10 Things I’ll Miss About Living in China

With about 5 weeks left in China, I’ll be doing a little more reflecting on day-to-day life in our little mountain town.  If everyday topics like this interest you, check out these earlier posts: food in China, housing & toilets, Christmas in small-town China, traditional street markets, and teaching English in China.  We’re still not sure what we’re doing next semester (sorry to those anxiously awaiting news!) but will be sure to post here as soon as we decide.


This is, without a doubt, the number one thing that I will miss about living in China.  To get just a vague idea of how much time we have off, check out Where We’ve Been – this has all been without asking for ANY vacation time.  It simply comes from a lot of national holidays and school testing days.  Even when we have a normal workweek, we aren’t actually working very many hours and have tons of free time.  I am scheduled to teach seventeen 45-minute classes per week (a total of about 13 contact hours), but these are cancelled quite frequently.  Thomas’s school is more demanding and he teaches twenty 45-minutes classes per week (about 15 contact hours) with very few cancellations.  Of course, our classes are not consecutive, so we do spend a decent bit of time sitting around the office.  Still, when you consider America’s 40-hour work weeks and lack of lengthy holidays, we are living the dream, my friends!

2. Trying new things.

In whatever place you’re living and whatever your work situation is, you can always try new things.  Whenever we do “settle down” again, we have every intention of trying more new things.  However… living in a foreign country definitely forces you to try new things constantly.  From being invited to our schools’ talent shows, to learning how to drive a moped so we could get to class, to squat toilets, to eating frog and drinking hot corn juice, every day brings new opportunities.  Every time we go to the grocery store we see something new and wacky, and even if we don’t try it (no thank you, live alligators!) we learn something new about Chinese culture.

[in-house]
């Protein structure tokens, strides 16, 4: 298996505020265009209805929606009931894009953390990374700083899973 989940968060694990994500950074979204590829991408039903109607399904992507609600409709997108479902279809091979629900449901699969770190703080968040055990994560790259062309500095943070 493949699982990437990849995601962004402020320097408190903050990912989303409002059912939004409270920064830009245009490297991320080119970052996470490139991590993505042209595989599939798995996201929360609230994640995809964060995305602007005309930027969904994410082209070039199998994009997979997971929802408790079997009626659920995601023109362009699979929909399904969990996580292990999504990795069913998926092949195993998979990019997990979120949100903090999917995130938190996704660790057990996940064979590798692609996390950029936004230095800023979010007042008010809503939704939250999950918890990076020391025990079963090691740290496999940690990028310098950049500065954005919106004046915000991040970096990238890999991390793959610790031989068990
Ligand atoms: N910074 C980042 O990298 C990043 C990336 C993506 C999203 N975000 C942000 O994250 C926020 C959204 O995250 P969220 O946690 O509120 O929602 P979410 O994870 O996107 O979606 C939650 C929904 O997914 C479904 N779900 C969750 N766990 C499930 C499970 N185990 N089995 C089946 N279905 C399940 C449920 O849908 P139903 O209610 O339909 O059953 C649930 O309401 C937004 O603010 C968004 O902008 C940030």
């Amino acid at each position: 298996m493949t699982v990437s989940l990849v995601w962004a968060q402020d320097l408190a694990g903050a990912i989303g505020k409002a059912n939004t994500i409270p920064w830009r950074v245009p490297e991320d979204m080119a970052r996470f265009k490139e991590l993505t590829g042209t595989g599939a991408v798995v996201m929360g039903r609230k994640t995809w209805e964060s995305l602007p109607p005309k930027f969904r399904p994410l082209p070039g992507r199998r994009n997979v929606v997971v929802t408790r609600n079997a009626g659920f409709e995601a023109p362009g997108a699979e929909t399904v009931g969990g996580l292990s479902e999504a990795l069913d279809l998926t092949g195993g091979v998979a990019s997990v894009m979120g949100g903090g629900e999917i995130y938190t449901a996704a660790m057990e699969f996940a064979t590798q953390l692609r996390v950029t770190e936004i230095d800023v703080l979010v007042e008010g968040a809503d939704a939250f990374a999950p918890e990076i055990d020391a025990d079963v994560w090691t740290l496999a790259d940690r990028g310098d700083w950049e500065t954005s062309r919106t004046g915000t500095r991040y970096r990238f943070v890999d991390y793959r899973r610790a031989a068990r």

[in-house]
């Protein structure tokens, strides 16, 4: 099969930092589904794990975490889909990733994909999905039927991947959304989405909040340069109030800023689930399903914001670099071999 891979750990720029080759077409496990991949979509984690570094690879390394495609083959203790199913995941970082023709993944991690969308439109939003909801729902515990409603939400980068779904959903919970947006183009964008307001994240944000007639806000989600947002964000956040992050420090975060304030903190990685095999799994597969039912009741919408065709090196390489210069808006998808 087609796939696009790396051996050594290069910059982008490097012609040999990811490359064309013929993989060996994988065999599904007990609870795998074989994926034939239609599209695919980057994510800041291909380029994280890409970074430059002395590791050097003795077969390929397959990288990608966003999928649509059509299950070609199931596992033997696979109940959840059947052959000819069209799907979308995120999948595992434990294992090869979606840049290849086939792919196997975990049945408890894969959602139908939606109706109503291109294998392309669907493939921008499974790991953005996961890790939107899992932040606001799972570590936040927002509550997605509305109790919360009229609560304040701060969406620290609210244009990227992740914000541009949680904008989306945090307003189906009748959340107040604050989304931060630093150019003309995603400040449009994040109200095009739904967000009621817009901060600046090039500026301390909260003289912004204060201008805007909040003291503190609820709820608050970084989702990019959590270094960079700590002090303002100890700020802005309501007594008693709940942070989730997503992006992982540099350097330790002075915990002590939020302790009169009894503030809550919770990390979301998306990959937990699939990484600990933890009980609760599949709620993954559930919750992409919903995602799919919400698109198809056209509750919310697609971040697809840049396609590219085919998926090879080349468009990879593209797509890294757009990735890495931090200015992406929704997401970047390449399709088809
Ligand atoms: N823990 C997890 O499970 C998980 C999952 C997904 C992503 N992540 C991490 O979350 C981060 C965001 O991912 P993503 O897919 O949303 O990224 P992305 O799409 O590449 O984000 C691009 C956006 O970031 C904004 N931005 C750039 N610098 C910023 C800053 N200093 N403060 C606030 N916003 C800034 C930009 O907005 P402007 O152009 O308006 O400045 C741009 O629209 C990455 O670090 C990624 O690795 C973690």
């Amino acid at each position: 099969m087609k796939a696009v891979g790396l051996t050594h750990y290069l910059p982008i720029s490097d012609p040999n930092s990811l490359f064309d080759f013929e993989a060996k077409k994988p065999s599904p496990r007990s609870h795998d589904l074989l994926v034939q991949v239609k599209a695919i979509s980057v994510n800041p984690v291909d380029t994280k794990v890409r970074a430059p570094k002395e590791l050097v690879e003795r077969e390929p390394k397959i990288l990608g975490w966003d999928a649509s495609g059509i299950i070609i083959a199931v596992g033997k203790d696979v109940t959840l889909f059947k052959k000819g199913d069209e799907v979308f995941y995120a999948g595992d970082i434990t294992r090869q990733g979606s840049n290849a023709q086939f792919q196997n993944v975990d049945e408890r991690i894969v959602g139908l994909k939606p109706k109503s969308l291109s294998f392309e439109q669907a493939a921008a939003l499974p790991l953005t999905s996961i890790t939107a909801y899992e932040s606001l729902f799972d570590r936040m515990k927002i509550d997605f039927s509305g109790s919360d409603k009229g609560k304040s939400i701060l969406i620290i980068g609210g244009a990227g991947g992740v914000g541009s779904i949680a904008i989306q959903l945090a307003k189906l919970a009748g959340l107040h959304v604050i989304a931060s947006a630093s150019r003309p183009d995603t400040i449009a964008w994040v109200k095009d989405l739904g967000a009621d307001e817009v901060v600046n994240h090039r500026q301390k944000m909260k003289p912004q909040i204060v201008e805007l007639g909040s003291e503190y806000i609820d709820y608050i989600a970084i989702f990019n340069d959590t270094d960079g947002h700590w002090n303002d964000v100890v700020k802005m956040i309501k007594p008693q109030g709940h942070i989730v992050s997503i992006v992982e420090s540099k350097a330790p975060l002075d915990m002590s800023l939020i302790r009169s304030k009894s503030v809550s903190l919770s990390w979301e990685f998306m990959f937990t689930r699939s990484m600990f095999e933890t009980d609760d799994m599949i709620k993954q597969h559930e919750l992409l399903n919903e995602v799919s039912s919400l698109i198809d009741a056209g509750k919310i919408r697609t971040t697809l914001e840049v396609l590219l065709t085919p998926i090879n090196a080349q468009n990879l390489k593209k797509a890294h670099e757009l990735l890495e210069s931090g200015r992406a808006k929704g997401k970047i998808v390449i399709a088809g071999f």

3. The cutest babies you’ve ever seen.

Ok, I don’t know what it is, but Asian babies are seriously ADORABLE.  They have the chubbiest cheeks and always look confused.  Add to that the super chunky clothes and the way they ride around in baskets on their grandparents’ backs and I’m constantly on the verge of stealing one to smuggle back with us to America!!

4. How cheap (some) food is.

I do think it’s a little misleading when people online talk about how cheap food in China is.  A lot of it totally is, but there’s also a decent chunk of average-priced items and a small chunk of expensive imports.  The main thing that I notice being really cheap is produce.  I can stock up like crazy on veggies and not even hit $10.  (The flip side of this is that a lot of it is seasonal, so you’re options are definitely more limited).  Eating out is also generally a lot cheaper than it would be in America, so we try to go to a new restaurant once a week!